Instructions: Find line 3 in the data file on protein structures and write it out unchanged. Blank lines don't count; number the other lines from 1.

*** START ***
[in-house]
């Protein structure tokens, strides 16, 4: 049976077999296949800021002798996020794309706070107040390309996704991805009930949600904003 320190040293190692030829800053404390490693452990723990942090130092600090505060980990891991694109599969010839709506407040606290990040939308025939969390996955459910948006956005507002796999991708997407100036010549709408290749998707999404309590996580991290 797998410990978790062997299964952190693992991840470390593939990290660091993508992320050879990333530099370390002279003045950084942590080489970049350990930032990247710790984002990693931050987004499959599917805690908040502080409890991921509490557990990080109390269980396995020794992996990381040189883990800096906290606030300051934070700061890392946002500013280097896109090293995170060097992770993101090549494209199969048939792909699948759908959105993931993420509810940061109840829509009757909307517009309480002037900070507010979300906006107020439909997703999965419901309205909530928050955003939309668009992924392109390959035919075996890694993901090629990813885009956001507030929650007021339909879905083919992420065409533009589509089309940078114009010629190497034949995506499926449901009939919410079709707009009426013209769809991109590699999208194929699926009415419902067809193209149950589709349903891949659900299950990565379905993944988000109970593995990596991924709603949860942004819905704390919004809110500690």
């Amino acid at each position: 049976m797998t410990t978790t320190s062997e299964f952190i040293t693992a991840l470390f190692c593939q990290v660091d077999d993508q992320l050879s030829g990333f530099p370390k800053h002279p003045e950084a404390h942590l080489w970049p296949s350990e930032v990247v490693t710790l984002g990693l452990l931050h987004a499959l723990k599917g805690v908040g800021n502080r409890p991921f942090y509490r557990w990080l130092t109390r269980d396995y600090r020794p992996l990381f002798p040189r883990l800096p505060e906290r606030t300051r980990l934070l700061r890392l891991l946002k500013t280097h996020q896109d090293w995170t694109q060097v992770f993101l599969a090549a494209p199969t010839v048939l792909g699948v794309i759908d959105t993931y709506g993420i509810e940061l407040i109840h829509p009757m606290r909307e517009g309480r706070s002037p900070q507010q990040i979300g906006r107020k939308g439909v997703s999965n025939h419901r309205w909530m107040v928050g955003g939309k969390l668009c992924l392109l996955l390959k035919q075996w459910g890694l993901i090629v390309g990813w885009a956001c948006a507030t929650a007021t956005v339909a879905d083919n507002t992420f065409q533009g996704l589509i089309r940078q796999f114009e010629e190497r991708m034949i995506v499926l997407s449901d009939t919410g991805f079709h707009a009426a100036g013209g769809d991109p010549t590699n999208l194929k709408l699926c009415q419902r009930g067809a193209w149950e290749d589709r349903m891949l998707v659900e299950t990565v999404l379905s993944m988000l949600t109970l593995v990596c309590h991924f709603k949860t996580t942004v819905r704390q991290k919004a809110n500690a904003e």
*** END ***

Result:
């Amino acid at each position: 049976m797998t410990t978790t320190s062997e299964f952190i040293t693992a991840l470390f190692c593939q990290v660091d077999d993508q992320l050879s030829g990333f530099p370390k800053h002279p003045e950084a404390h942590l080489w970049p296949s350990e930032v990247v490693t710790l984002g990693l452990l931050h987004a499959l723990k599917g805690v908040g800021n502080r409890p991921f942090y509490r557990w990080l130092t109390r269980d396995y600090r020794p992996l990381f002798p040189r883990l800096p505060e906290r606030t300051r980990l934070l700061r890392l891991l946002k500013t280097h996020q896109d090293w995170t694109q060097v992770f993101l599969a090549a494209p199969t010839v048939l792909g699948v794309i759908d959105t993931y709506g993420i509810e940061l407040i109840h829509p009757m606290r909307e517009g309480r706070s002037p900070q507010q990040i979300g906006r107020k939308g439909v997703s999965n025939h419901r309205w909530m107040v928050g955003g939309k969390l668009c992924l392109l996955l390959k035919q075996w459910g890694l993901i090629v390309g990813w885009a956001c948006a507030t929650a007021t956005v339909a879905d083919n507002t992420f065409q533009g996704l589509i089309r940078q796999f114009e010629e190497r991708m034949i995506v499926l997407s449901d009939t919410g991805f079709h707009a009426a100036g013209g769809d991109p010549t590699n999208l194929k709408l699926c009415q419902r009930g067809a193209w149950e290749d589709r349903m891949l998707v659900e299950t990565v999404l379905s993944m988000l949600t109970l593995v990596c309590h991924f709603k949860t996580t942004v819905r704390q991290k919004a809110n500690a904003e």